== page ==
Grace Stevens,

Grace Stevens,

Concord, New Hampshire, 1793

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sampler size: 21¾" x 12½" • framed size: 26" x 16½" • sold

Signed, “Grace Stevens Concord County Rockingham 1793,” this particularly refined sampler is distinguished in many ways. Grace worked in an early band format used by samplermakers throughout the 18th century and her two excellent pictorial bands made use of various techniques, including the eyelet stitch, with outstanding results. Her alphabets, numbers and appealing moralistic verse were accomplished with letter-perfect precision and the border included hearts as cornerblocks. Much information has been published about the family, and quite notably, the sampler was included in a photograph taken of a descendant in a wonderful home setting filled with heirlooms. Notable is the fact that, when the sampler was made, Concord was in Rockingham County, as Grace stitched on the sampler. It later became part of Merrimack County.

Grace Stevens was born on July 25, 1778 in Concord, New Hampshire. She was the second eldest in her family with one older sister and four younger brothers. Her father John Stevens, Esq. (1746-1792) graduated from Harvard College in 1766 and married Sarah Wood (1749-1804) in 1769, both from Boston. They removed to Concord, New Hampshire where, according to a full account published in  Biographical Sketches of Those Who Attended Harvard College in the classes 1764-1767 (Massachusetts Historical Society, 1972), they bought the “finest house in town” as well as the local store. Considered a loyalist during the Revolution, he was boycotted and eventually jailed. Tides turned and he was released from jail, and later appointed Justice of the Peace for Rockingham County in June 1789.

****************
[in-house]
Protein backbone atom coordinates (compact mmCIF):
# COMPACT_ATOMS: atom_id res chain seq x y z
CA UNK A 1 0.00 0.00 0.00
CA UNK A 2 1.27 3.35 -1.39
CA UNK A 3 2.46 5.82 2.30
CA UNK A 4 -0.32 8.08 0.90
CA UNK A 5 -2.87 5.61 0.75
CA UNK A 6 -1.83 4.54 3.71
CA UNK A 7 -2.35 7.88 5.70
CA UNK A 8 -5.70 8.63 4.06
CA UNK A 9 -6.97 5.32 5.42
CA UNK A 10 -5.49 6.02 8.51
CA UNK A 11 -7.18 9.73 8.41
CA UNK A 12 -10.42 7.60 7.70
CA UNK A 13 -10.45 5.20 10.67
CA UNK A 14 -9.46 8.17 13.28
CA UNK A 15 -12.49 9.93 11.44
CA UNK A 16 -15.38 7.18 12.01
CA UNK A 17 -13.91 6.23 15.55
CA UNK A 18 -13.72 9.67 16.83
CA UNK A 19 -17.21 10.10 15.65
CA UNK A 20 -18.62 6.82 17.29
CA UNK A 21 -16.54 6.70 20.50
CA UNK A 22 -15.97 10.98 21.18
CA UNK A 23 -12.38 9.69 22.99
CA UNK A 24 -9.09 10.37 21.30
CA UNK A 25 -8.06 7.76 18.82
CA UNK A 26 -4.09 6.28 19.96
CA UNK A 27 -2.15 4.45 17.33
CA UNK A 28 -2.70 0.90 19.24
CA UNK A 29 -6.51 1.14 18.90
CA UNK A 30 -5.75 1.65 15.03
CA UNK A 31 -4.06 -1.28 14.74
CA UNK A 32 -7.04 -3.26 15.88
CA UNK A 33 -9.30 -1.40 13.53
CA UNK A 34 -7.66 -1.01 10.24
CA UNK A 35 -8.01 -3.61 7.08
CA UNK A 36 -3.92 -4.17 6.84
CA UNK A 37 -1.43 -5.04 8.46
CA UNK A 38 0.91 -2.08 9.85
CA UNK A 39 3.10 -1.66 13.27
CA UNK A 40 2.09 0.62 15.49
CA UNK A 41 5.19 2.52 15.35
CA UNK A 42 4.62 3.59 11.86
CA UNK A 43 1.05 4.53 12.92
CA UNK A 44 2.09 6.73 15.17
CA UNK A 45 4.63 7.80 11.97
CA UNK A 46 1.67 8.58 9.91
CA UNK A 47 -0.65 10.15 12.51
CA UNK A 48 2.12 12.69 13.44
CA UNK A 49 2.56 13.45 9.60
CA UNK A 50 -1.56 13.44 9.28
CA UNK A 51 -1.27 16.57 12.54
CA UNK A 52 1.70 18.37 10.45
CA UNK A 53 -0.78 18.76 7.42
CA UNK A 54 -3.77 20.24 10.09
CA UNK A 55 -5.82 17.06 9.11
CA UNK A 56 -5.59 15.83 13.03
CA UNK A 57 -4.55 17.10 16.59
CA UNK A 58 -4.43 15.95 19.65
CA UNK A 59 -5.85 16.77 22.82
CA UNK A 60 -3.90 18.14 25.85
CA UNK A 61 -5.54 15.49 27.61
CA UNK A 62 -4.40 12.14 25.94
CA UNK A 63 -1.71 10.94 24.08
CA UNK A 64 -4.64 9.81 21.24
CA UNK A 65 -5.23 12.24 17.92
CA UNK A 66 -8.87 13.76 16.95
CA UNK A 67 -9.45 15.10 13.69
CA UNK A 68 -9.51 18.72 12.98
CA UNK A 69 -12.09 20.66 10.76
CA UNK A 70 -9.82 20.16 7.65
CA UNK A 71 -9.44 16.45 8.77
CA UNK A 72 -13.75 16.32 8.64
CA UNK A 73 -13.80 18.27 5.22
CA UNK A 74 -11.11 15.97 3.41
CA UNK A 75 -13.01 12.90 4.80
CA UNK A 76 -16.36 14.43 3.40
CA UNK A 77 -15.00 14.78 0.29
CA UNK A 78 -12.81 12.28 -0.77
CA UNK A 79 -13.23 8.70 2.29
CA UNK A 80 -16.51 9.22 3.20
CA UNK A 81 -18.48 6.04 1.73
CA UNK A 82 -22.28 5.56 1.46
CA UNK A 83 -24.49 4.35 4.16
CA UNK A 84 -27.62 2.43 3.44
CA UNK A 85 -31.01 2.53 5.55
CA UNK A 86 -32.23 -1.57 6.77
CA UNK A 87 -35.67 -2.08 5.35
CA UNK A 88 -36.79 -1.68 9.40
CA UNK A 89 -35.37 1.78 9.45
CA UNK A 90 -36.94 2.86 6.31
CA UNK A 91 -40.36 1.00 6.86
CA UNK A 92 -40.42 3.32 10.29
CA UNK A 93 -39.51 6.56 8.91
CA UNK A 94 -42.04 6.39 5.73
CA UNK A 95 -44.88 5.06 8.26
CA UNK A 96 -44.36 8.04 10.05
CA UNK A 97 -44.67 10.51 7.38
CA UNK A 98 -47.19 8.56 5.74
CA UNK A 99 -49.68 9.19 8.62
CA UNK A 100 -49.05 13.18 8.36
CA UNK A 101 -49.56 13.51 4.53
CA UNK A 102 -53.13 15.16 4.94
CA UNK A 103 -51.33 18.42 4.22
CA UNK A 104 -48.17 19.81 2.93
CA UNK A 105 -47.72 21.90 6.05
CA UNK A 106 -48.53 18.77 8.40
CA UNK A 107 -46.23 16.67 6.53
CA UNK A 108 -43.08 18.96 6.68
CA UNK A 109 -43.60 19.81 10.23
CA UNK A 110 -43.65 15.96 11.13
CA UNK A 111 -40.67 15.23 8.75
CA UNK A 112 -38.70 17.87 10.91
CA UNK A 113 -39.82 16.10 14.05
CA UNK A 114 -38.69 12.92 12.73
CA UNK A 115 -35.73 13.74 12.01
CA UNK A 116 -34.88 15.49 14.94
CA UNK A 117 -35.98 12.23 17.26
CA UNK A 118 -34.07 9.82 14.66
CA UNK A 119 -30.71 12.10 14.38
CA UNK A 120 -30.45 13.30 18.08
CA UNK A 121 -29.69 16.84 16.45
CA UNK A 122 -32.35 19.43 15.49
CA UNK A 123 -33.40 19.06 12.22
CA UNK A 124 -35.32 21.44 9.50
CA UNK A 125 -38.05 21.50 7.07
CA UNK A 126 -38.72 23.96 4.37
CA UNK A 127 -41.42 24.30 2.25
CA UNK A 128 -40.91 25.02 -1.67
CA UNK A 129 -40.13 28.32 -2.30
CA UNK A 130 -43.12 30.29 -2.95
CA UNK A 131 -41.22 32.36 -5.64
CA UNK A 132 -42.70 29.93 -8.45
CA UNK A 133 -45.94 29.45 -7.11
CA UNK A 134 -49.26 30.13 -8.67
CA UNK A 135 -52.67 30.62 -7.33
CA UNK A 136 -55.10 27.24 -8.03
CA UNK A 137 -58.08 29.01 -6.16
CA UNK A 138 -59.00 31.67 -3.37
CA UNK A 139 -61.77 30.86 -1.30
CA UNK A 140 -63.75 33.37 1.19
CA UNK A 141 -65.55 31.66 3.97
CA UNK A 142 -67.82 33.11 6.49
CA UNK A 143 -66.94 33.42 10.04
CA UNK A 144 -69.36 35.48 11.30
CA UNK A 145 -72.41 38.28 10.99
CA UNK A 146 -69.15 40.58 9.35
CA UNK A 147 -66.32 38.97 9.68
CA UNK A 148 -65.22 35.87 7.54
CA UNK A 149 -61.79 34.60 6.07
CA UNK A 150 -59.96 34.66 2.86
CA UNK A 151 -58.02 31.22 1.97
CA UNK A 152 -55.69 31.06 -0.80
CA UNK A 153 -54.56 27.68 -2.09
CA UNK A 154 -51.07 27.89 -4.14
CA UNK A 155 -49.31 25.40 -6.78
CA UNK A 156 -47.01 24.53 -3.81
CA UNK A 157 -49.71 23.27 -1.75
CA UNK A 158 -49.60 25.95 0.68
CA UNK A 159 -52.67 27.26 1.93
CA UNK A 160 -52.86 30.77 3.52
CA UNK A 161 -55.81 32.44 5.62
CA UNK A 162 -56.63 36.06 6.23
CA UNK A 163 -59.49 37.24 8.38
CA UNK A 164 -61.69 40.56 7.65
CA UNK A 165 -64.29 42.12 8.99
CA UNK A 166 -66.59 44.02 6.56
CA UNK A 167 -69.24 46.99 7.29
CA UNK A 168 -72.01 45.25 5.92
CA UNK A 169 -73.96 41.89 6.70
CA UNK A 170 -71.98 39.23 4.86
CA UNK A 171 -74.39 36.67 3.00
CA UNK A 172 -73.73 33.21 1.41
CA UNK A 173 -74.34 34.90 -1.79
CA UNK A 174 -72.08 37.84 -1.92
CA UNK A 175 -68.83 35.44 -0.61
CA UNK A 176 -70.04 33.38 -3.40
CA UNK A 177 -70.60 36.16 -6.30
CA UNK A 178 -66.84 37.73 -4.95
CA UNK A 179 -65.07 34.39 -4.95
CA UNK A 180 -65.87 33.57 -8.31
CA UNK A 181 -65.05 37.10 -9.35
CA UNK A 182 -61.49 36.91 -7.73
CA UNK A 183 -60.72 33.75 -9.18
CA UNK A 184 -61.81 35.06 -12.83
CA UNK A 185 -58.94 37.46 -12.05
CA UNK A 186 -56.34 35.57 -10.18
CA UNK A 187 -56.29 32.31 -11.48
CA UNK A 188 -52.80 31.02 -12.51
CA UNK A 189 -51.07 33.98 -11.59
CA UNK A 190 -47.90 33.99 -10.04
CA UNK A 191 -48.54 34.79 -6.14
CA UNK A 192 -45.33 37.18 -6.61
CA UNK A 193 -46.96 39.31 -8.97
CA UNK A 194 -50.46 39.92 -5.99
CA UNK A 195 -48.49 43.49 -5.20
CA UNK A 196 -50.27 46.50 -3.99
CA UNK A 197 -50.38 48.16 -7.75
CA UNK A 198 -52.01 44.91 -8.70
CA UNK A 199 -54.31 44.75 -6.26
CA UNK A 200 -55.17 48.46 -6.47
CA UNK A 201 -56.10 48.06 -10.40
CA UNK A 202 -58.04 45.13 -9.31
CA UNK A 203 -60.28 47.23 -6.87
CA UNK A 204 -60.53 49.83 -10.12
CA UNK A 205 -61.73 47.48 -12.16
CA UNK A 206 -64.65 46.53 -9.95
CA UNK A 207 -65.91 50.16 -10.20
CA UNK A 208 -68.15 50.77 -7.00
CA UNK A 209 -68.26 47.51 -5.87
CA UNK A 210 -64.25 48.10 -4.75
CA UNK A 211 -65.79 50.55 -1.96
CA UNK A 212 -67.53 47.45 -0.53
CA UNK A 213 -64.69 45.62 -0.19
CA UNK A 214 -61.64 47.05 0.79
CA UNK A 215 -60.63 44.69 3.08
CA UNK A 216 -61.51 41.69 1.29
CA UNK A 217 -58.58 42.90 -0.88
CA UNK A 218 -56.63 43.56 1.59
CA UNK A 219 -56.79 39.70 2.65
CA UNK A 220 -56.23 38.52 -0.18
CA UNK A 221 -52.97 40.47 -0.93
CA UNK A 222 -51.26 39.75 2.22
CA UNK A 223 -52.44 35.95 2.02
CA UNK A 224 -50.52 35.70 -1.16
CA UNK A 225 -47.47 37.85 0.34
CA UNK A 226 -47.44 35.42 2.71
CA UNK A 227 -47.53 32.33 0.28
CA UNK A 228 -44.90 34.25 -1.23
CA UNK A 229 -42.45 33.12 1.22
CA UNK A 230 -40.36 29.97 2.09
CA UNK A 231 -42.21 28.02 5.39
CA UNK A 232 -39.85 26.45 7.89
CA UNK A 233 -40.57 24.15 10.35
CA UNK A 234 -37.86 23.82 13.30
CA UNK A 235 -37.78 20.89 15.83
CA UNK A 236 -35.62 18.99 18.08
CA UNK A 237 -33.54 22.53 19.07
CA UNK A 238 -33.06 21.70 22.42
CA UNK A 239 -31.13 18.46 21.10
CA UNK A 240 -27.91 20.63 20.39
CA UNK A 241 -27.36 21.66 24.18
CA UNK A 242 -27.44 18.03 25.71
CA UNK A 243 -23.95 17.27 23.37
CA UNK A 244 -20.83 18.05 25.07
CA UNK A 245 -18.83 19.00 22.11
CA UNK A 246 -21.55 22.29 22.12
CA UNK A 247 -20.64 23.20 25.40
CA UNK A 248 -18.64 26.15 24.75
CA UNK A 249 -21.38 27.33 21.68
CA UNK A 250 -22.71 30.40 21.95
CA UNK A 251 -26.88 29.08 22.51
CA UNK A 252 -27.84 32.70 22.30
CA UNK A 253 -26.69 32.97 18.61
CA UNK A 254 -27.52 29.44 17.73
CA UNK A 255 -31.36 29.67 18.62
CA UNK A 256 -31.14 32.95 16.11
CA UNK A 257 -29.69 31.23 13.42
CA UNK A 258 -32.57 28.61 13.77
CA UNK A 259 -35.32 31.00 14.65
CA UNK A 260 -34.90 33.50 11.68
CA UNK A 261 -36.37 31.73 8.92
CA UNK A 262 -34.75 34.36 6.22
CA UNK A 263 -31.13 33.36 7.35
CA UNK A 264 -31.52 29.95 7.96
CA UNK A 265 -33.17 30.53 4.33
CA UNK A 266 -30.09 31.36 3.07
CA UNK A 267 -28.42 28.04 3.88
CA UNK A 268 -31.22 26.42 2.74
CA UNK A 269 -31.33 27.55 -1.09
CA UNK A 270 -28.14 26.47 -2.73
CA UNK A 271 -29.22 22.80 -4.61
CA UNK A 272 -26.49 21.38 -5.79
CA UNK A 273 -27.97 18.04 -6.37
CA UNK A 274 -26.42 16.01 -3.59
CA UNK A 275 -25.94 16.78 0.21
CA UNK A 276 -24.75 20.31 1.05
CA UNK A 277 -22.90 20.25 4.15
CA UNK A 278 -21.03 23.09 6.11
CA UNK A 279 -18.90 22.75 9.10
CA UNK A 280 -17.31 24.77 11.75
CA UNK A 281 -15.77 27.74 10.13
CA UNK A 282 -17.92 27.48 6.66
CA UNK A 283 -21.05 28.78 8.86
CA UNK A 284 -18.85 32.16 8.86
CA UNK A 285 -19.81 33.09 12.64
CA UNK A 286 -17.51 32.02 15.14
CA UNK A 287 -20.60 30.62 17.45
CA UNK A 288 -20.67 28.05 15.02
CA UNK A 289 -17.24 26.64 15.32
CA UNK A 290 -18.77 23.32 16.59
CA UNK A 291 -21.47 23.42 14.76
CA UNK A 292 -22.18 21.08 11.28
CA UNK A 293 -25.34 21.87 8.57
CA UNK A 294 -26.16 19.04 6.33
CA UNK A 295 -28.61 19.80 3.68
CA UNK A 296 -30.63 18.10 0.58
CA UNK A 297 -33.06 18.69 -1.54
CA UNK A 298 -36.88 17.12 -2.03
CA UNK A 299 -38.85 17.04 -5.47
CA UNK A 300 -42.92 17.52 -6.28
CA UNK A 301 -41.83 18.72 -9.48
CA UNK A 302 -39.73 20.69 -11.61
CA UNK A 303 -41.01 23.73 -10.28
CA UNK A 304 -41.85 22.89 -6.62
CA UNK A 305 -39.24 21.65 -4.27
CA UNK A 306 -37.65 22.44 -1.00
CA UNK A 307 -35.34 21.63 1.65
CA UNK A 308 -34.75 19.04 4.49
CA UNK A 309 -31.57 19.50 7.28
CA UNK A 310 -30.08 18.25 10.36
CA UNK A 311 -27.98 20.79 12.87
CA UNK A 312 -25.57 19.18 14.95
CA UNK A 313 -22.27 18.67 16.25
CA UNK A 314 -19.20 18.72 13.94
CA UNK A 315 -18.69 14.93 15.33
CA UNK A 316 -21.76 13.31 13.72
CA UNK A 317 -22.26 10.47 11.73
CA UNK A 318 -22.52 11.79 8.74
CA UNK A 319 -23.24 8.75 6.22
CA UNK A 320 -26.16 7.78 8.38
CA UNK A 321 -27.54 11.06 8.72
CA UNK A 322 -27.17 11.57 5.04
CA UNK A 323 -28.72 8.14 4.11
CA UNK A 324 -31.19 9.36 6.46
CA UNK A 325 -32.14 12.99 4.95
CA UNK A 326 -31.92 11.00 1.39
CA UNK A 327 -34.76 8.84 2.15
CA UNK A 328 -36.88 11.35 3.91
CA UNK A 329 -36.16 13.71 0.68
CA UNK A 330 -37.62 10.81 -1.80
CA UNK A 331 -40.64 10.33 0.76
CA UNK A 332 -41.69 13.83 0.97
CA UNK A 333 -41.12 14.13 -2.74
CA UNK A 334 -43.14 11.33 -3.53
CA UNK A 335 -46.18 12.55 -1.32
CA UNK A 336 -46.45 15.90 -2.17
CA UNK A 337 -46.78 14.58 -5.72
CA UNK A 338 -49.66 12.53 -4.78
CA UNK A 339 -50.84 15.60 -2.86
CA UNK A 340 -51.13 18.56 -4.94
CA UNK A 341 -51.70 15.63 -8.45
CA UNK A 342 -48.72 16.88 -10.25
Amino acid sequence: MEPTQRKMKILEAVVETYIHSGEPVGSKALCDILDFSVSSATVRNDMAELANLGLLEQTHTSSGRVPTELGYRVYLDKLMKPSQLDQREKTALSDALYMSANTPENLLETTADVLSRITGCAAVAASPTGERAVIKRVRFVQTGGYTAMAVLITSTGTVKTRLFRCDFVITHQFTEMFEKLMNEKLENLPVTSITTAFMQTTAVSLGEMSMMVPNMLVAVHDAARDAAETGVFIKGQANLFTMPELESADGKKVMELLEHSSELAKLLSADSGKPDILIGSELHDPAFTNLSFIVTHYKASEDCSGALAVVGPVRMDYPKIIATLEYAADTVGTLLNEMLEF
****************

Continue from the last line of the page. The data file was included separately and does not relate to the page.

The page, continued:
Family tradition states that Grace’s ancestor Erasmus Stevens emigrated from Cornwall, England to Boston, Massachusetts in 1674. The family remained in Boston until Grace’s father removed to New Hampshire and then Maine. (Erasmus Stevens, Boston Mass. 1674-1690 and His Descendants, by Eugene R. Stevens).

Grace went on to marry John Bradley (1779 -1856) in 1807 and, around that date, the couple commissioned noted artist William Jennys to make silhouettes of themselves, which are now in the collection of the New Hampshire Historical Society. John worked as a merchant in Fryeberg, Maine for many years and the couple had two sons, John and Thomas. Grace’s sampler descended in the family of her husband’s sister, Anna Ayer (Bradley) Barrows in Fryeburg, Maine until 1997. A complete file with copies from these sources, including The History of Concord … (Benning W. Sanborn, 1856) accompanies the sampler.

The sampler remained unframed until just recently. It was worked in silk on linen and is in excellent condition with a very few stitches missing and conservation mounted into a tiger maple and mahogany frame.

This sampler is pictured unframed and in the center of this vintage family photo.

 

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